MY KENTUCKY: Sousley raises the flag at Iwo Jima
By Sam Terry
Jobe Publishing, Inc.
Pvt. Franklin Runyon Sousley, a native of Hill Top in Fleming County Kentucky was one of the six U.S. Marines who raised the American flag on the crest of Mount Suribachi on February 23, 1945 during the Battle for Iwo Jima.
Joe Rosenthal, an Associated Press photographer, met the soldiers along the way and made the photograph. Considering the battlefield circumstances, Rosenthal failed to get the names of the six soldiers in the photo, yet it was prized by the U.S. military. President Franklin D. Roosevelt insisted that the military identify the men. Ultimately, the soldiers were identified as Harlon Block, John Bradley, Rene Gagnon, Ira Hayes, Franklin Sousley, and Michael Strank. All were Marines except Bradley, who was a Navy corpsman.
In the meantime, the 36-day long battle continued and by the time the photograph with the identities was distributed in the United States, three of the men – Block, Sousley and Strank – had all been killed in battle.
Less than month after Rosenthal shot the photo, Sousley was killed in action at Kitano Point on March 21, 1945 by a Japanese sniper. Shot in the back, he first appeared annoyed but then collapsed as other Marines hit the ground; when a Marine asked how he was doing, he replied “Not bad, I don’t feel anything.” Seconds later, he was dead.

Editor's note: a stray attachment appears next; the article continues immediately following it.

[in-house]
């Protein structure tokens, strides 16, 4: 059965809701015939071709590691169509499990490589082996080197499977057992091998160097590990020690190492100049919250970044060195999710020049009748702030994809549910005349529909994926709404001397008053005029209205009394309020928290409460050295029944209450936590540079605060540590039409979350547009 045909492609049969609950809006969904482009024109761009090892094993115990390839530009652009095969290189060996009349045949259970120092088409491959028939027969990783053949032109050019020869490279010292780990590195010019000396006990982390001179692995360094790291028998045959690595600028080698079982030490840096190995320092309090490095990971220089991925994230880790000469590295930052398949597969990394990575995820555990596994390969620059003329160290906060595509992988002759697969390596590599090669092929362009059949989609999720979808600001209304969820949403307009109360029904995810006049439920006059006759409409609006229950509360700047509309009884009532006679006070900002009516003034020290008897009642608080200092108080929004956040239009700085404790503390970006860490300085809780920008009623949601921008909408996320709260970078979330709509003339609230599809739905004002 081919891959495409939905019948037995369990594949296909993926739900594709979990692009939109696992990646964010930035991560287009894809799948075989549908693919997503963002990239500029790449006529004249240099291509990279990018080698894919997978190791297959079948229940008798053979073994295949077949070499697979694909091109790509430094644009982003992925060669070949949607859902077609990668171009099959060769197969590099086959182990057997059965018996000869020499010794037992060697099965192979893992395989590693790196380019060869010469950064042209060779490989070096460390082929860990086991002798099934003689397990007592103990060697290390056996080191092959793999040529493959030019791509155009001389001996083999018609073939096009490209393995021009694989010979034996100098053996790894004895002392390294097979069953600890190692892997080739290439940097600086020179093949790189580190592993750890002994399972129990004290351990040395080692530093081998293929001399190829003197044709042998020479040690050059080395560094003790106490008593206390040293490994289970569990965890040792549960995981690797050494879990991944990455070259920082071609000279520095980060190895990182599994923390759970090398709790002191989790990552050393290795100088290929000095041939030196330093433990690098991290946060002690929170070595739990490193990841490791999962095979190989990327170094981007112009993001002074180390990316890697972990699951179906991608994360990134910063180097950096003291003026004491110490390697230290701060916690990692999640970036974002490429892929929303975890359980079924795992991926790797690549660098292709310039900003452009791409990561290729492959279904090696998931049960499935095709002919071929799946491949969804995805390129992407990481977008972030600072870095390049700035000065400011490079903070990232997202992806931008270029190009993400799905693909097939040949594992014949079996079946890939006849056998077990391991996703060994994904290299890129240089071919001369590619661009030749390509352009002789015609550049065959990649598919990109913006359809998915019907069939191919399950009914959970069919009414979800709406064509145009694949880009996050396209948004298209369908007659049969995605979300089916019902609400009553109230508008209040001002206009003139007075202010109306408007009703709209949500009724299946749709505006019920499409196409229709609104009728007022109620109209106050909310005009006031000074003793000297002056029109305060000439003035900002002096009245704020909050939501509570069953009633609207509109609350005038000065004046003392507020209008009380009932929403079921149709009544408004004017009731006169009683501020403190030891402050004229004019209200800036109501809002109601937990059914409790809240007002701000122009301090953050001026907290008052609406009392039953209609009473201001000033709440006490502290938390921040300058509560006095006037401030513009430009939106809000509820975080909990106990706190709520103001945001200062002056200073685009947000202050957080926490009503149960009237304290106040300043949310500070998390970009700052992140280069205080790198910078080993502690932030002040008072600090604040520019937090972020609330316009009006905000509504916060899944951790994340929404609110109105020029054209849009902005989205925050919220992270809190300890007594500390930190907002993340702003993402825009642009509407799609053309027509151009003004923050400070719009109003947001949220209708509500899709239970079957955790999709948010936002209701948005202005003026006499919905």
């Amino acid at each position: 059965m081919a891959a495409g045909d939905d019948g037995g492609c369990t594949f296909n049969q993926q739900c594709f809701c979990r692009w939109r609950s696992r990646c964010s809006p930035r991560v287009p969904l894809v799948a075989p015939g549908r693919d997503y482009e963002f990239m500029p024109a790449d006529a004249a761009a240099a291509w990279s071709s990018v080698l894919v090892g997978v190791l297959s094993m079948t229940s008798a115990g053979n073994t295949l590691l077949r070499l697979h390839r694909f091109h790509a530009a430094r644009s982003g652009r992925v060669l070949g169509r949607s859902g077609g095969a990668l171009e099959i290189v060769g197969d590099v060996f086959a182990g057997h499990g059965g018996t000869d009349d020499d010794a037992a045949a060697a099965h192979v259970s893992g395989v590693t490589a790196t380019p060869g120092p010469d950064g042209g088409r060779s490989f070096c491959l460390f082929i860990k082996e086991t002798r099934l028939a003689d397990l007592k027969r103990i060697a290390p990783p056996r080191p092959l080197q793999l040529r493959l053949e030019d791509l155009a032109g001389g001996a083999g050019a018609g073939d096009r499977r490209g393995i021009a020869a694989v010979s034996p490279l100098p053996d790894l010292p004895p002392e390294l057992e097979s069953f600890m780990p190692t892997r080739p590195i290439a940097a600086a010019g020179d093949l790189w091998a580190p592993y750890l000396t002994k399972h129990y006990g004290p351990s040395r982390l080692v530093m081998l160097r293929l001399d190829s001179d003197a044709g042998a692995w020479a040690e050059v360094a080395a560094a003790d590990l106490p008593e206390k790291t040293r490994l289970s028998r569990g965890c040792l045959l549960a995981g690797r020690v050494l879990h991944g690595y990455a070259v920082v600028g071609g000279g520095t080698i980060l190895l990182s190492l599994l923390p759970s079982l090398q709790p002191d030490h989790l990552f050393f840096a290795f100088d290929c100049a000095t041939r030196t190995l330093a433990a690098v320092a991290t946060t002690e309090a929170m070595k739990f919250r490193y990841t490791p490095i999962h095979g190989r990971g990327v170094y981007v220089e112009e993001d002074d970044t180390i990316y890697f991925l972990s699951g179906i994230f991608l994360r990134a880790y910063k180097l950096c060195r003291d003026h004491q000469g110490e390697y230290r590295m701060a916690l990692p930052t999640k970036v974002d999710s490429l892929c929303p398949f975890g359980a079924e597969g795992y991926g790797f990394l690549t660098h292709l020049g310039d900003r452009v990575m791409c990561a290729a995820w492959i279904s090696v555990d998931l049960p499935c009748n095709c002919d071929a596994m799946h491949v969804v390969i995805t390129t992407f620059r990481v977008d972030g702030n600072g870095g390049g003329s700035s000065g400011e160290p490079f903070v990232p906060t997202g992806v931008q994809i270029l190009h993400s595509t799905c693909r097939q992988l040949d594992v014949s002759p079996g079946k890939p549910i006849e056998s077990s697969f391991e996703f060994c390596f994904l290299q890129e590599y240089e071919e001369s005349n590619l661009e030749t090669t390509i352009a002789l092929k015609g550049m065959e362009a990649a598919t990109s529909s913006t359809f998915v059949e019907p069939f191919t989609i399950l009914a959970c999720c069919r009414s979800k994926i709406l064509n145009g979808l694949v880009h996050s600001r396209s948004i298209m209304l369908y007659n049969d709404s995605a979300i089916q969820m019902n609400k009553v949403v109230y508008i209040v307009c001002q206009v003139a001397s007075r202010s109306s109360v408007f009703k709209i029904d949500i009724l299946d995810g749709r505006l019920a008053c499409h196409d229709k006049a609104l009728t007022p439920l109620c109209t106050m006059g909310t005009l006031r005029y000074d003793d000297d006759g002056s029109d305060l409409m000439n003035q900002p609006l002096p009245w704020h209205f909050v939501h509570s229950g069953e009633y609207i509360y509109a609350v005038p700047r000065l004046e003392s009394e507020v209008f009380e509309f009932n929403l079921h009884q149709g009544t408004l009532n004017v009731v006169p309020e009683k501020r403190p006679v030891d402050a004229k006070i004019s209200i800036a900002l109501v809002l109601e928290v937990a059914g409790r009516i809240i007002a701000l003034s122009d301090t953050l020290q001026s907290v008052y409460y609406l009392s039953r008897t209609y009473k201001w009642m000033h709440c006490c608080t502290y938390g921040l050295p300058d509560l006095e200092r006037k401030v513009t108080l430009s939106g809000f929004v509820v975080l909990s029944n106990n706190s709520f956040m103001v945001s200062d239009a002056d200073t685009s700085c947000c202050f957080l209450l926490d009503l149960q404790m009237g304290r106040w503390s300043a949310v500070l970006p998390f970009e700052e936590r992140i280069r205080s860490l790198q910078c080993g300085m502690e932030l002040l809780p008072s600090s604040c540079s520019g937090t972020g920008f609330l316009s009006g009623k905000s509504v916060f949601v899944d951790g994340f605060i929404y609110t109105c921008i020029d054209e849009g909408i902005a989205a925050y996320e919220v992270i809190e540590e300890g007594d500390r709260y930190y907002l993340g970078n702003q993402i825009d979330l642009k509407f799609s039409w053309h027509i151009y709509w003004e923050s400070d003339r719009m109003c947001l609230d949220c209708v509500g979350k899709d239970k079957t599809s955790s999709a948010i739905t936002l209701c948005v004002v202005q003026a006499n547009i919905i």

When the bloody battle was finally completed on March 26, only 200 of the original 22,000 Japanese defenders were captured alive. More than 6,500 Americans died taking Iwo Jima, and some 17,000 were wounded.
Sousley was initially buried in the Iwo Jima American Cemetery; however, upon request of his family, his remains were reburied on May 8, 1947, in the Elizaville, Kentucky Cemetery.
Sousley was posthumously awarded the Purple Heart, the Presidential Unit Citation with one star (for Iwo Jima), a Asiatic-Pacific Campaign Medal with one star (for Iwo Jima), and the World War II Victory Medal.
Rosenthal’s image became the most reproduced photo in history and won the photographer a Pultizer Prize. The U.S. Marine Corps War Memorial in Arlington, Virginia, is modeled after the photograph, using the six flag-raisers as representative of more than 70,000 U.S. Marines, Sailors, Soldiers, and Coast Guardsmen who took part in the battle.
Sam Terry’s My Kentucky column appears weekly in Jobe Publishing newspapers in celebration of Kentucky’s 225th anniversary of statehood. Past columns can be accessed at www.jpinews.com
I can belive that he was living in fleming county and I live in rowan county that is cool
i cant believe i have discovered another Kentucky hero much like my counties hero Willie sandlin though willie did not die in combat both men did serve there country and both should always be remember as two of Kentucky’s most well known heroes both men are an iconic symbol of Kentucky’s contribution to both world wars we must not forget that one of our counties filled its draft with pure volunteers in ww1 and come ww2 our young brave men where called back to action i salute you pvt.Franklin sousley